Richard North, 27/10/2021  

I didn't intend to return to "net zero" today, although I guess we're stuck with commenting on it for a while, as long as CoP26 is in the offing. But, with or without this dreadful event, I could not resist taking on the bizarre response from the Climate Change Committee (CCC), to Johnson's plan.

The response itself takes no fewer than 53 pages, headed: "Independent Assessment: The UK's Net Zero Strategy", with a mercifully shorter summary currently being retailed in the Guardian.

According to the newspaper report, the CCC believes that the strategy to reach net zero emissions by 2050 is "achievable and affordable", and is considered to be the most comprehensive in the G20. It thus strengthens the position of the UK as it prepares to preside over the CoP26 summit.

The CCC, remarks that the strategy is very "market-led" and focused on technology, from heat pumps to electric cars to low-carbon jet fuel, and lauds it as "a big step forward" from setting targets to planning their delivery. Nevertheless, we are told, it believes that implementation will be "a huge task".

Turning to the actual response, the length requires a certain selectivity, so I have focused mainly on the CCC's comments about heat pumps, which give a more than adequate feel for the line the Committee is taking.

Here, the Committee want to see a roll-out of up to 1.7 million units per year, and thinks that "innovation will be key". But it also acknowledges that deployment is important in reducing costs, sending "strong signals to businesses that large future markets await them". This, it says, "should encourage later-stage research, development and early deployment from the private sector".

It is worth noting here that the CCC recognises that the "Heat and Buildings Strategy" backs electrification of heating via heat pumps as "the primary route to decarbonisation" and reserves the development of hydrogen as "a potential alternative".

The focus is on "work with industry to cut costs and improve the consumer offering on heat pumps" but there is also the government's commitment to "addressing existing distortions between electricity and gas prices" to "ensure heat pumps will be no more expensive to run than gas boilers". This step, the Committee thinks, "will be vital to success".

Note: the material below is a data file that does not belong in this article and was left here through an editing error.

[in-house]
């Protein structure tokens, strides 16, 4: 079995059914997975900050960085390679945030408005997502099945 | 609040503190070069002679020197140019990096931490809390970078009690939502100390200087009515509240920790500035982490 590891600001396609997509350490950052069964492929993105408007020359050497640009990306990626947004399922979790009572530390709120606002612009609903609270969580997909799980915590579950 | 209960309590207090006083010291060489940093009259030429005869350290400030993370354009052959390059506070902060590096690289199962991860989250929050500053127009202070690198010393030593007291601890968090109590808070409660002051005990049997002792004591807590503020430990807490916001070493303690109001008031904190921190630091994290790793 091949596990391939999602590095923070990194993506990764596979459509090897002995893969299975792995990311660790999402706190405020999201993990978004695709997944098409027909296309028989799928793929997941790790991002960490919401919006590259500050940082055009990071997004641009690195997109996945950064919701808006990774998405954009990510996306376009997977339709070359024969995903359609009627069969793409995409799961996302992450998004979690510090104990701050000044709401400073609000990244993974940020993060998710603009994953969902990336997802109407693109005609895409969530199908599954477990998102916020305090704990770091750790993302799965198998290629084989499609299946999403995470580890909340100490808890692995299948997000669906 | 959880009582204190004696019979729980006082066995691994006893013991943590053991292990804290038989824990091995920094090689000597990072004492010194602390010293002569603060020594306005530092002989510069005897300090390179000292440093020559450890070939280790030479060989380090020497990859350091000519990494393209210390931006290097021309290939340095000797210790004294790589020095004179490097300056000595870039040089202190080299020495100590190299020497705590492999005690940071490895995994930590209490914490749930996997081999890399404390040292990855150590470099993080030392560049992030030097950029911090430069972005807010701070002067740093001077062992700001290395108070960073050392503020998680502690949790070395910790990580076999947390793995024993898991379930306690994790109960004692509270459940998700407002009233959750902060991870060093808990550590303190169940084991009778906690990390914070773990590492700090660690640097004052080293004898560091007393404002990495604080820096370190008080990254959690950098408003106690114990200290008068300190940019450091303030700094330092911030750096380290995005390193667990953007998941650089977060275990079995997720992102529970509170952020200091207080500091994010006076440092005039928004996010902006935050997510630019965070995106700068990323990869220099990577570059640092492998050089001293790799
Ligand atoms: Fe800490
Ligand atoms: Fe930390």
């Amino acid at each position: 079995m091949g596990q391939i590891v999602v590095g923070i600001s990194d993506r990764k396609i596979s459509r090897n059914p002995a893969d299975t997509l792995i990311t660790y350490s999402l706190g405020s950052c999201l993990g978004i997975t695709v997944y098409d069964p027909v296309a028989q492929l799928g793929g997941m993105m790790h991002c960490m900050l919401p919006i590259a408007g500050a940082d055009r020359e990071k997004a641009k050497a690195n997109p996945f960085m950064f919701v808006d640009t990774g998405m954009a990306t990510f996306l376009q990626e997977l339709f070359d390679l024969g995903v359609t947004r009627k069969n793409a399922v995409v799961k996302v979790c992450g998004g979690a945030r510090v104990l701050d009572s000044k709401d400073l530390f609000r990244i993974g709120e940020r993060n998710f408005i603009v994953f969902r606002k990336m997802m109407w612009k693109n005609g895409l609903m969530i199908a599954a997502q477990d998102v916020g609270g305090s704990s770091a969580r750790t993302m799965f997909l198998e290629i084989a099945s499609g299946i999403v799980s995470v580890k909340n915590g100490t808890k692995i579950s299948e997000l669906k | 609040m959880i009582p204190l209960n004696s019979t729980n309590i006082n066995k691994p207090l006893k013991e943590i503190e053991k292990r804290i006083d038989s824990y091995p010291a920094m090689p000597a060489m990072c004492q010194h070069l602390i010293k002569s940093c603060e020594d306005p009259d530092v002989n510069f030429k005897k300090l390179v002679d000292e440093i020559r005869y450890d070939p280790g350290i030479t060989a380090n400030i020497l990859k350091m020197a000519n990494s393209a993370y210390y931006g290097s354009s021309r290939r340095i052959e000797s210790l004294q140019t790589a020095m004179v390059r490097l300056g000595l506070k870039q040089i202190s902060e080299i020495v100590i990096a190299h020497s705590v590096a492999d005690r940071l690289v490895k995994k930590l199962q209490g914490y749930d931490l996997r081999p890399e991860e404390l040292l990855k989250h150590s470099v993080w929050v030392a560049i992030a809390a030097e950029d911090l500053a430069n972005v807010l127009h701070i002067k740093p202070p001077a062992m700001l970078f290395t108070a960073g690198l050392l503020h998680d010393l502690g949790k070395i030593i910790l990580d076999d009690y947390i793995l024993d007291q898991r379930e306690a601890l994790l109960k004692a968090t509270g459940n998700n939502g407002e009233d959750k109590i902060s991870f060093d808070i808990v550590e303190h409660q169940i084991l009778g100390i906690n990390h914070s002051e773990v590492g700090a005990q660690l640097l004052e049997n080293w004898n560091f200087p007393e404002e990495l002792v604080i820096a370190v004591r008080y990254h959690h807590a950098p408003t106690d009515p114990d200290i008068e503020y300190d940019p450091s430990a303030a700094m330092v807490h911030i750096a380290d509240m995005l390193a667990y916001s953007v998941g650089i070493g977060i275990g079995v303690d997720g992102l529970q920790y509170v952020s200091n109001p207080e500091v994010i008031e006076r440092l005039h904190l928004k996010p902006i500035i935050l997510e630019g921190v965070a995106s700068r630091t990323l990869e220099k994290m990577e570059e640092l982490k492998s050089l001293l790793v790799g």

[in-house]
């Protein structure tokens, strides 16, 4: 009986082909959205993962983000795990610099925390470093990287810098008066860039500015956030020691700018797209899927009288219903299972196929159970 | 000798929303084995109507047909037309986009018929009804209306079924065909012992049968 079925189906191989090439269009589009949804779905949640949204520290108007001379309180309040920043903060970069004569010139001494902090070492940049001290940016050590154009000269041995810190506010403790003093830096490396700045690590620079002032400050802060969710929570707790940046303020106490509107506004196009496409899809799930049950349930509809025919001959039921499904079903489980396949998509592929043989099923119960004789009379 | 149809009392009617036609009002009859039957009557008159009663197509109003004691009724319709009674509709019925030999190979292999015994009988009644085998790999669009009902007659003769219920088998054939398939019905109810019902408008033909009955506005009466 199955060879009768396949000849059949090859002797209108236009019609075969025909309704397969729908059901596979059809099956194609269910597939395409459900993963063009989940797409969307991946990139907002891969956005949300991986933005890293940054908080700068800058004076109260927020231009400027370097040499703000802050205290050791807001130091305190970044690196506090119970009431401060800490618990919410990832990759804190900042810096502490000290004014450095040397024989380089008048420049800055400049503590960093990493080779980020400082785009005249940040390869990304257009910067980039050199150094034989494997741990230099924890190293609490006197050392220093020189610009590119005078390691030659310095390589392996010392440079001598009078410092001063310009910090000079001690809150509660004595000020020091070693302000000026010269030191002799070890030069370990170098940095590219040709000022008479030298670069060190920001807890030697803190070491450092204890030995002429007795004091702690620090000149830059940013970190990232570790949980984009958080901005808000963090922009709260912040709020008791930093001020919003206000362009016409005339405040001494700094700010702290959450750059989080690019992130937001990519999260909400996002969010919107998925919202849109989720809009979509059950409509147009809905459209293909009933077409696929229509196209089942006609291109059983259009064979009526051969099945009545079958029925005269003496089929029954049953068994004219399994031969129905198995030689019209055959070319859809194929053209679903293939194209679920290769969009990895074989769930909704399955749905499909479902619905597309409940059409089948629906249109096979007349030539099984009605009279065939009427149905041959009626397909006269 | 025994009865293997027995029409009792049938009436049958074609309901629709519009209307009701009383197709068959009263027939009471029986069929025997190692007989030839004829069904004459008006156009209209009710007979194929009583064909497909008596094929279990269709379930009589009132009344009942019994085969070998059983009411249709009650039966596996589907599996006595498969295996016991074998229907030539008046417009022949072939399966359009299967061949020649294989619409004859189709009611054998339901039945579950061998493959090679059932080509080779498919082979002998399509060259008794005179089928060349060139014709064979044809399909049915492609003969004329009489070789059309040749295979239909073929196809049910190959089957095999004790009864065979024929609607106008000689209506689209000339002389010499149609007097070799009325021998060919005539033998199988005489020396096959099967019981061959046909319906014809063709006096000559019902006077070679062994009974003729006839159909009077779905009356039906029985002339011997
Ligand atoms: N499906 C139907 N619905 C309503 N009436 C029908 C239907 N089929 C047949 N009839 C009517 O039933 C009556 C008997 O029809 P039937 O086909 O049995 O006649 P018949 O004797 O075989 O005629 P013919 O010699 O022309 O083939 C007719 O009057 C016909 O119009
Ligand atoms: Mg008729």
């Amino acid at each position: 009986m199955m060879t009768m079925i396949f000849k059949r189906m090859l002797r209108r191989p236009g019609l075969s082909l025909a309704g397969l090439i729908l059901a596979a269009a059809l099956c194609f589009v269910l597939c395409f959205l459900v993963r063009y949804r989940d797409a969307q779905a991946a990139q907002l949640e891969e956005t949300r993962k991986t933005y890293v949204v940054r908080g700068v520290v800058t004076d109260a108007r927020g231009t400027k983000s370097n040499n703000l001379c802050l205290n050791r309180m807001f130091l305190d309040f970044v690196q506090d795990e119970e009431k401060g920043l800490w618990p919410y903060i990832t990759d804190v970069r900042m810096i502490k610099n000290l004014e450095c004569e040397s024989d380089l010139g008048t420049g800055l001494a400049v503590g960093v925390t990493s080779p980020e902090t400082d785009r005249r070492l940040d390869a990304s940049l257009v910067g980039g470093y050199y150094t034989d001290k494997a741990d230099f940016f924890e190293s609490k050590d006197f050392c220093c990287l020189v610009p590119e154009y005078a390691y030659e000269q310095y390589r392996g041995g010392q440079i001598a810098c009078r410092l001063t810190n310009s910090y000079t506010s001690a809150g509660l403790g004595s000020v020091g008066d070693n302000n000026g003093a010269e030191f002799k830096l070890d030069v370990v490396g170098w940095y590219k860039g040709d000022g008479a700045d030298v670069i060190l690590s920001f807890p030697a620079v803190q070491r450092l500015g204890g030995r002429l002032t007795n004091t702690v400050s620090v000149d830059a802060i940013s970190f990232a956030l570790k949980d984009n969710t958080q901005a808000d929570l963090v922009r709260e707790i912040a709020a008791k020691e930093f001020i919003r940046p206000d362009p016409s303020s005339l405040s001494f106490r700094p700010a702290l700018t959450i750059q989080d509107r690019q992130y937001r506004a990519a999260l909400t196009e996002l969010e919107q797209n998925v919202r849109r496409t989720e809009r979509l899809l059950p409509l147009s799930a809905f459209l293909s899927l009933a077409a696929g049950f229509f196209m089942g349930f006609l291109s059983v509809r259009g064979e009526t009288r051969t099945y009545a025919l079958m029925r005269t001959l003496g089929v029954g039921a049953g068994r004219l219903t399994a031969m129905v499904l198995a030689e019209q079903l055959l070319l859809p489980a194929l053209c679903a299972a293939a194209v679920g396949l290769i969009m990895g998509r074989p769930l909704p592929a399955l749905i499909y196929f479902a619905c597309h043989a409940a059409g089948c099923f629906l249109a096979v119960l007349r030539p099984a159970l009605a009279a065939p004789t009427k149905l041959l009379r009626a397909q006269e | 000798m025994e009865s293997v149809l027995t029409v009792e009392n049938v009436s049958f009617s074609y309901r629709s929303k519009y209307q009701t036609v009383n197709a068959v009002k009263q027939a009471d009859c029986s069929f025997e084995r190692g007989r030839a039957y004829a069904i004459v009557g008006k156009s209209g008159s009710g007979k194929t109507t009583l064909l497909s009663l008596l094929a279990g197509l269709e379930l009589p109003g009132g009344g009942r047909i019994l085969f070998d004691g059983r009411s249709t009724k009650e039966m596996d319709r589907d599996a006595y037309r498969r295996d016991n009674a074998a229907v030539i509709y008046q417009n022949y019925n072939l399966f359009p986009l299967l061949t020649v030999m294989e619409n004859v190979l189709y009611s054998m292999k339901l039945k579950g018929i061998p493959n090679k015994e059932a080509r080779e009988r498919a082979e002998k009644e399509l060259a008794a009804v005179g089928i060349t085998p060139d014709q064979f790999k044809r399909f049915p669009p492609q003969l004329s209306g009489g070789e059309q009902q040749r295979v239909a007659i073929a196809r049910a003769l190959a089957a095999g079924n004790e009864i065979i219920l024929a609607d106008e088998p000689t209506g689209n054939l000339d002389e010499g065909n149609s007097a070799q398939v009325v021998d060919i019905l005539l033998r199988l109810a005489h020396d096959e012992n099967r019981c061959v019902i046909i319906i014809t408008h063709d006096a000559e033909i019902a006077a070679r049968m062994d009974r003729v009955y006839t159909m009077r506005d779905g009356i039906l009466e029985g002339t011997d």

But tucked in there is something I hadn't picked up, an intention to impose an obligation on boiler manufacturers "to grow the numbers of low-carbon heating appliances installed each year". They would have to sell a certain number of heat pumps, proportional to their boiler sales over a given period.

Out for consultation at the moment, the proposal is that obligated parties will meet the deployment targets "as the penalties associated with the obligation will be designed to deter non-compliance".

The government, however, does not specify the nature of those penalties, and while there will be a requirement of manufacturers to sell heat pumps, there is no indication of how those companies will manage their businesses if people simply refuse to buy. Predictably, and entirely understandably, the government is being accused of "Soviet-style planning".

Mike Foster, chief executive of the Energy and Utilities Alliance likens this the heat pump equivalent of being forced to sell unwanted Lada cars that consumers don't want and won't buy.

Then, there are other elements of coercion. Standards for residential and commercial rented properties will be imposed, which the CCC believes "should drive improvement" in rented stock. As for the 60 percent of homes which are owner-occupied, it looks as if mortgage providers will be recruited to refuse loans on properties not suitably equipped, initially voluntarily, with an option to make this mandatory in future.

However, the CCC notes that much will depend on industry successfully driving down costs and thereby "strengthening the consumer offering". Thus the government is relying on "cost parity" with boilers by the end of the decade. There is, though, the fallback of the government being prepared to step in with unspecified "alternative approaches" should the market under-deliver.

Nevertheless, the CCC notes that there are gaps in the strategy, notably insulation policy for owner-occupied homes. Here, it says, policy is weak, which means that supply side issues in home insulation are likely to persist which could undermine efforts on home heating.